Via Potentia ~ Modern Self Defense Training

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Avoiding Assault

Many people seek some kind of magic move that will allow them to defeat an attacker quickly and without any risk to themselves. They are disappointed to learn that no such technique exists. In fact, learning physical techniques of self defense won't prevent a single assault; it may increase your chance of escaping from or prevailing in an assault, but it won't prevent it for the simple and obvious reason that a criminal has no way of knowing whether you know self defense or not. However, most assaults are opportunistic and there are things you can do to prevent assault with little or no effort.

  1. Virtue: Be a good, virtuous person who strives to live ethically and at peace with others. If you harm someone -- even just accidentally bump into him on the sidewalk -- genuinely apologize and move on. Control your temper; many assaults are opportunistic, but many are also provoked. Being virtuous and temperate isn't only the right thing to do, but it cuts down on the chances of triggering a dangerous psychopath.
  2. Awareness: Be aware of your own strengths and weaknesses. Be aware of dangerous people, places and circumstances, and of how people take advantage of and abuse others. Be aware of your surroundings, people around you, things and people that seem out of place, and exits. For example, I know that I am unable to prevent an attack once someone is very close to me. Therefore, I don't allow strangers within two arms-lengths of me when we are somewhere where I am vulnerable to attack.
  3. Avoidance: Avoid people, places and situations in which you are vulnerable to assault or abuse. Avoid "fringe" areas -- places just outside of highly populated areas where criminals might lay in wait for a victim. Parking lots, rest stops, public restrooms, bus stops, ATMs, alleys, side roads and parks are common scenes for assaults, especially at night. Beware charming strangers; charm is a ploy often used to get you to let your guard down before an attack.
  4. Confidence: Develop genuine confidence and project it. Criminals look for victims who appear unaware of their surroundings, weak and vulnerable. Just standing up straight with your eyes up makes you look stronger and bigger than you really are. Lower your voice (pitch, not volume); a lower voice sounds more authoritative than a high one. If you see someone and suspect he is a threat, keep your eyes on him.
  5. Trust your instincts: If you feel like you are in danger, you probably are. Your "rational" brain will try to talk you out of this feeling, tell you that everything is okay, that you can handle whatever might happen, etc. So will the predator. Ignore them. If you feel unsafe, leave the area immediately and get to somewhere secure and safe.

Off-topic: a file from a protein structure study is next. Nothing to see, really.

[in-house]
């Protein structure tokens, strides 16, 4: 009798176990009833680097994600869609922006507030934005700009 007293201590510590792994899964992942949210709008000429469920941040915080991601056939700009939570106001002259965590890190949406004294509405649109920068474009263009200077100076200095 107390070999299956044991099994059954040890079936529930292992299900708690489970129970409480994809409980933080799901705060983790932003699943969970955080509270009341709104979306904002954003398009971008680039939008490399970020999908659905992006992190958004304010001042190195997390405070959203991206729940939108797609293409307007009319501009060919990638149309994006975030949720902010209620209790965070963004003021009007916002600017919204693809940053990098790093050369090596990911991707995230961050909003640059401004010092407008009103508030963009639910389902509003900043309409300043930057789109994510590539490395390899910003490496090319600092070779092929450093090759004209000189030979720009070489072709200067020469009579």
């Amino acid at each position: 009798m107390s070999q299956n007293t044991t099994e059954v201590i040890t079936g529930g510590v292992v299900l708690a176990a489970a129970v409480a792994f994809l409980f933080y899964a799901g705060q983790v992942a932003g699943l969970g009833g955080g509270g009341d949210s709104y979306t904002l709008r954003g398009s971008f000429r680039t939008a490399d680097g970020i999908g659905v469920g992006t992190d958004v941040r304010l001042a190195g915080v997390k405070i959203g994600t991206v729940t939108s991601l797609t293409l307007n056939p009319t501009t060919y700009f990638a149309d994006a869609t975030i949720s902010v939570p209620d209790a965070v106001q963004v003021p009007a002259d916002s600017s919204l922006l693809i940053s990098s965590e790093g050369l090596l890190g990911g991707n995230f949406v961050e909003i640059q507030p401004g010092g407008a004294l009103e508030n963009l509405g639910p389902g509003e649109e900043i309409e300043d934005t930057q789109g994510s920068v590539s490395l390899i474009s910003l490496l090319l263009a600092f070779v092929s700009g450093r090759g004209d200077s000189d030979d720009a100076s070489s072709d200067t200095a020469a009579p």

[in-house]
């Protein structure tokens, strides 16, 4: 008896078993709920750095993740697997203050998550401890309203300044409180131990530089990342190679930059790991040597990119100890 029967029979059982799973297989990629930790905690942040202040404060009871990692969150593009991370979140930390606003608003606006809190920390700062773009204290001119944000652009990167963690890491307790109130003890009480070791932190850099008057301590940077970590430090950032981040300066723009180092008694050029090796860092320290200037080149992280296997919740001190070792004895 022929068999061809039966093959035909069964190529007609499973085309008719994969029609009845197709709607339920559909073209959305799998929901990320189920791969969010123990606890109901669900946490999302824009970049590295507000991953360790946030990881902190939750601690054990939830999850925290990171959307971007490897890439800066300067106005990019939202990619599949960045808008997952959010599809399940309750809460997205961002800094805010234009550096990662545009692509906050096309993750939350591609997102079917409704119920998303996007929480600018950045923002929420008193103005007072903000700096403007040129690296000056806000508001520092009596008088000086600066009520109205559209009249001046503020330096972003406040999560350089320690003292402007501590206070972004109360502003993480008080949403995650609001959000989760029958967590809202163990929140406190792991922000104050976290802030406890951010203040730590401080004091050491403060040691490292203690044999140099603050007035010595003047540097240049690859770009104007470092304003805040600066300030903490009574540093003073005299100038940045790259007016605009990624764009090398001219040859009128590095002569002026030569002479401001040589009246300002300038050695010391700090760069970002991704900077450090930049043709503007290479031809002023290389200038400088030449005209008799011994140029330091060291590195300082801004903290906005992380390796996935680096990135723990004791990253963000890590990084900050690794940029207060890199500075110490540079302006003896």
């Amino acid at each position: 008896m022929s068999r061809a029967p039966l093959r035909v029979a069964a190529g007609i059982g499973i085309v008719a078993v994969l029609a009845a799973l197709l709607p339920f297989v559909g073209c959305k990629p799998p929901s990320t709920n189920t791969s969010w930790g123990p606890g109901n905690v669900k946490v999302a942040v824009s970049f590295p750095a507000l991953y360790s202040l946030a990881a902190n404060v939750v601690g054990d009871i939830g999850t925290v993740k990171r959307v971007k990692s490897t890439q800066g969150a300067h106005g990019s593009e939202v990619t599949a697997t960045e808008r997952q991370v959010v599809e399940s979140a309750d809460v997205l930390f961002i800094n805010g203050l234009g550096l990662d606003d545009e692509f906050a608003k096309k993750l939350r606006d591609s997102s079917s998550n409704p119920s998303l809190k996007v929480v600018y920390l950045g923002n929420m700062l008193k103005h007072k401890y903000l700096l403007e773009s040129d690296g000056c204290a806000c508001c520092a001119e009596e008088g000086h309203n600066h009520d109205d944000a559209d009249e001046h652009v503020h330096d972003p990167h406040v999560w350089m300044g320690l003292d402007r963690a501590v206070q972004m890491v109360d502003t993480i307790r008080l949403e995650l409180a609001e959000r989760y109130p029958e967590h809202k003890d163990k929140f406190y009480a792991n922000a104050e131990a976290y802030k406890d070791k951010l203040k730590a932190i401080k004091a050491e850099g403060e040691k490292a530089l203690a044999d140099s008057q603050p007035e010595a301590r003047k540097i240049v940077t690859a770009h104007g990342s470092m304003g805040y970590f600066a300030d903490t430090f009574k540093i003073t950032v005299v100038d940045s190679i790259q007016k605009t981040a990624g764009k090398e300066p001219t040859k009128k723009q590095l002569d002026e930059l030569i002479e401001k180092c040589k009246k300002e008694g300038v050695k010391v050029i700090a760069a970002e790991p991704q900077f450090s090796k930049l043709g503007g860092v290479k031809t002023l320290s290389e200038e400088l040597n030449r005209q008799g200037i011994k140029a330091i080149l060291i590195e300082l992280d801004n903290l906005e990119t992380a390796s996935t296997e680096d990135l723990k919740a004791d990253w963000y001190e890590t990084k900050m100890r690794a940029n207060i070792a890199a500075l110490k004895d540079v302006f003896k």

6. Travel in Numbers: Individuals make easy targets. Criminals are less likely to attack a group.
  7. Give it up: If someone wants your wallet or purse and is threatening you with a deadly weapon -- a knife, gun, or similar -- just give it to them and get out of the situation. Never fight someone who is much larger than you, has a weapon, or who has accomplices unless you have no choice.
  8. Never follow directions: If you are ordered into a car, or being forcefully taken, fight/run for your life. A lot of abductions end in rape or murder.
  9. Stay Sober: Bad things happen to and are done by people when they give their lives over to alcohol, drugs and related addictions. Avoid excessive parties and beware getting drunk around people you don't know or who might not be trustworthy.
  10. Arm yourself: Carry a weapon that is intimidating enough to scare off a potential attacker and/or physically prevent him from attacking. A handgun and pepper spray, respectively, are two examples. Never draw it unless the situation warrants it. Never point it at someone unless you are in real personal danger, and be prepared to pull the trigger on it immediately. Get training and practice consistently. Simply having or owning a weapon won't necessarily help you, and can even be a liability. If you don't carry a weapon, use whatever is available to you in the environment, because just about anything is going to be better than just your hands, even a lowly pencil.
  11. De-escalation: If you do get into a conflict, do what you can to maintain distance from the other person and de-escalate any tension, especially if you are facing someone who is much larger, may be armed, or who has accomplices. This usually means moving away, apologizing, complying, etc. Just leave.